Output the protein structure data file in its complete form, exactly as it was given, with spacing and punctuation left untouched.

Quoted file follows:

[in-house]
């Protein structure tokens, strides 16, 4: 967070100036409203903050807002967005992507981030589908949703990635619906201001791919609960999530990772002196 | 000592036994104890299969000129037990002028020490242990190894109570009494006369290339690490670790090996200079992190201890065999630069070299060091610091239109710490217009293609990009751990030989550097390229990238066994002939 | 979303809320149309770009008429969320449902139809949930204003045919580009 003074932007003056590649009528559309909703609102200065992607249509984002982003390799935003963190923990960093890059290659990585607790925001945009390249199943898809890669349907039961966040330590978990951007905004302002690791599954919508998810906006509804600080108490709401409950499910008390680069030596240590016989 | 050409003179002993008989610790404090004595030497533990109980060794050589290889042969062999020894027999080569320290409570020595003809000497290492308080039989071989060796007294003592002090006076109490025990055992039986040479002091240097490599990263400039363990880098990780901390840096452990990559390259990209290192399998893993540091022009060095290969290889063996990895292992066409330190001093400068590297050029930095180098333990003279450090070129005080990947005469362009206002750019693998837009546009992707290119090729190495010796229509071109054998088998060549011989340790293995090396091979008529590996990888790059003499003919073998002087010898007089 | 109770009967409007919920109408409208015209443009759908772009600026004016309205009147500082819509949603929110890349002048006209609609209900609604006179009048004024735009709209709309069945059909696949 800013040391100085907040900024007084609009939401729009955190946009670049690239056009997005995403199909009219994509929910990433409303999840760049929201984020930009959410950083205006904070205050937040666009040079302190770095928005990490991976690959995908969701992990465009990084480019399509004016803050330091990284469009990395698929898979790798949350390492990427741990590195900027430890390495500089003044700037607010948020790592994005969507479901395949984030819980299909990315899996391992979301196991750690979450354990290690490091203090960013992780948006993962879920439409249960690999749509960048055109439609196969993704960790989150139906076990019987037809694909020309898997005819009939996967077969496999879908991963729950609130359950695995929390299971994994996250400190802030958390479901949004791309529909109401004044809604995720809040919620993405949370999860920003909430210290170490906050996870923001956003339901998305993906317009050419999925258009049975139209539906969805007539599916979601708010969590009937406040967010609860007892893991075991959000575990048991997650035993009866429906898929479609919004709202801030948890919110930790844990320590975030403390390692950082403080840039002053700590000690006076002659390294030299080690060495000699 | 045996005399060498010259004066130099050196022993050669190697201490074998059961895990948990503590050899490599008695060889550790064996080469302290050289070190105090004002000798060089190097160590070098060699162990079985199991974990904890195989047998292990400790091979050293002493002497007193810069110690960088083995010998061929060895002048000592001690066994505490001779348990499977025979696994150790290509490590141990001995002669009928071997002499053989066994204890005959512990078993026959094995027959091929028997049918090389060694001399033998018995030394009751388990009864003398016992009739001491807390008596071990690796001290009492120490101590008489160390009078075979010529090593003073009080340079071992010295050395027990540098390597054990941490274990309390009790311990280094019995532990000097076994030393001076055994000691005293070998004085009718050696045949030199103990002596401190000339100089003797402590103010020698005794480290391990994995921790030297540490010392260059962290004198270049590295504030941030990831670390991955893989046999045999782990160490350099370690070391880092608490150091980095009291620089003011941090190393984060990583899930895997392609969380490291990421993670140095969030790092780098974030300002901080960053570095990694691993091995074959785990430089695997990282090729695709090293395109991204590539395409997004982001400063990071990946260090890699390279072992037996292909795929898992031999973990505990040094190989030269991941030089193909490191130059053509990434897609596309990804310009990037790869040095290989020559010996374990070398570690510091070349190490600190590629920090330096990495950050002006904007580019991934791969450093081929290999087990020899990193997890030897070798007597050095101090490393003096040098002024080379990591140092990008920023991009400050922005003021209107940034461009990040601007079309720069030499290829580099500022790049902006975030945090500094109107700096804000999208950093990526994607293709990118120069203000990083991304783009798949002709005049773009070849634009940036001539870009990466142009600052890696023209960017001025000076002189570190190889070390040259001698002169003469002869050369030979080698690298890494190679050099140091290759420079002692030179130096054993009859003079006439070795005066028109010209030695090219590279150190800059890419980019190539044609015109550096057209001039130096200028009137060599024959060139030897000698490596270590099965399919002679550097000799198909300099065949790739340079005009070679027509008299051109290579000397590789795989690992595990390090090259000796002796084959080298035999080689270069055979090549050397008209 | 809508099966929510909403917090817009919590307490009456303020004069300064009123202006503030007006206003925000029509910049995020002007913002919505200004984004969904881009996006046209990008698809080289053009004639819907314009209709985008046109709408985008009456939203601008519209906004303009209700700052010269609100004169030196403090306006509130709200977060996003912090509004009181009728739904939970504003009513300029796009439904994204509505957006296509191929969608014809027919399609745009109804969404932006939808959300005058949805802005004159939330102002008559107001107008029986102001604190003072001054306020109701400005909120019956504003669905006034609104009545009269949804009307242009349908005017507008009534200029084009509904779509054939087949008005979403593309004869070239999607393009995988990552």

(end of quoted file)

[in-house]
């Protein structure tokens, strides 16, 4: 967070100036409203903050807002967005992507981030589908949703990635619906201001791919609960999530990772002196 | 000592036994104890299969000129037990002028020490242990190894109570009494006369290339690490670790090996200079992190201890065999630069070299060091610091239109710490217009293609990009751990030989550097390229990238066994002939 | 979303809320149309770009008429969320449902139809949930204003045919580009 003074932007003056590649009528559309909703609102200065992607249509984002982003390799935003963190923990960093890059290659990585607790925001945009390249199943898809890669349907039961966040330590978990951007905004302002690791599954919508998810906006509804600080108490709401409950499910008390680069030596240590016989 | 050409003179002993008989610790404090004595030497533990109980060794050589290889042969062999020894027999080569320290409570020595003809000497290492308080039989071989060796007294003592002090006076109490025990055992039986040479002091240097490599990263400039363990880098990780901390840096452990990559390259990209290192399998893993540091022009060095290969290889063996990895292992066409330190001093400068590297050029930095180098333990003279450090070129005080990947005469362009206002750019693998837009546009992707290119090729190495010796229509071109054998088998060549011989340790293995090396091979008529590996990888790059003499003919073998002087010898007089 | 109770009967409007919920109408409208015209443009759908772009600026004016309205009147500082819509949603929110890349002048006209609609209900609604006179009048004024735009709209709309069945059909696949 800013040391100085907040900024007084609009939401729009955190946009670049690239056009997005995403199909009219994509929910990433409303999840760049929201984020930009959410950083205006904070205050937040666009040079302190770095928005990490991976690959995908969701992990465009990084480019399509004016803050330091990284469009990395698929898979790798949350390492990427741990590195900027430890390495500089003044700037607010948020790592994005969507479901395949984030819980299909990315899996391992979301196991750690979450354990290690490091203090960013992780948006993962879920439409249960690999749509960048055109439609196969993704960790989150139906076990019987037809694909020309898997005819009939996967077969496999879908991963729950609130359950695995929390299971994994996250400190802030958390479901949004791309529909109401004044809604995720809040919620993405949370999860920003909430210290170490906050996870923001956003339901998305993906317009050419999925258009049975139209539906969805007539599916979601708010969590009937406040967010609860007892893991075991959000575990048991997650035993009866429906898929479609919004709202801030948890919110930790844990320590975030403390390692950082403080840039002053700590000690006076002659390294030299080690060495000699 | 045996005399060498010259004066130099050196022993050669190697201490074998059961895990948990503590050899490599008695060889550790064996080469302290050289070190105090004002000798060089190097160590070098060699162990079985199991974990904890195989047998292990400790091979050293002493002497007193810069110690960088083995010998061929060895002048000592001690066994505490001779348990499977025979696994150790290509490590141990001995002669009928071997002499053989066994204890005959512990078993026959094995027959091929028997049918090389060694001399033998018995030394009751388990009864003398016992009739001491807390008596071990690796001290009492120490101590008489160390009078075979010529090593003073009080340079071992010295050395027990540098390597054990941490274990309390009790311990280094019995532990000097076994030393001076055994000691005293070998004085009718050696045949030199103990002596401190000339100089003797402590103010020698005794480290391990994995921790030297540490010392260059962290004198270049590295504030941030990831670390991955893989046999045999782990160490350099370690070391880092608490150091980095009291620089003011941090190393984060990583899930895997392609969380490291990421993670140095969030790092780098974030300002901080960053570095990694691993091995074959785990430089695997990282090729695709090293395109991204590539395409997004982001400063990071990946260090890699390279072992037996292909795929898992031999973990505990040094190989030269991941030089193909490191130059053509990434897609596309990804310009990037790869040095290989020559010996374990070398570690510091070349190490600190590629920090330096990495950050002006904007580019991934791969450093081929290999087990020899990193997890030897070798007597050095101090490393003096040098002024080379990591140092990008920023991009400050922005003021209107940034461009990040601007079309720069030499290829580099500022790049902006975030945090500094109107700096804000999208950093990526994607293709990118120069203000990083991304783009798949002709005049773009070849634009940036001539870009990466142009600052890696023209960017001025000076002189570190190889070390040259001698002169003469002869050369030979080698690298890494190679050099140091290759420079002692030179130096054993009859003079006439070795005066028109010209030695090219590279150190800059890419980019190539044609015109550096057209001039130096200028009137060599024959060139030897000698490596270590099965399919002679550097000799198909300099065949790739340079005009070679027509008299051109290579000397590789795989690992595990390090090259000796002796084959080298035999080689270069055979090549050397008209 | 809508099966929510909403917090817009919590307490009456303020004069300064009123202006503030007006206003925000029509910049995020002007913002919505200004984004969904881009996006046209990008698809080289053009004639819907314009209709985008046109709408985008009456939203601008519209906004303009209700700052010269609100004169030196403090306006509130709200977060996003912090509004009181009728739904939970504003009513300029796009439904994204509505957006296509191929969608014809027919399609745009109804969404932006939808959300005058949805802005004159939330102002008559107001107008029986102001604190003072001054306020109701400005909120019956504003669905006034609104009545009269949804009307242009349908005017507008009534200029084009509904779509054939087949008005979403593309004869070239999607393009995988990552």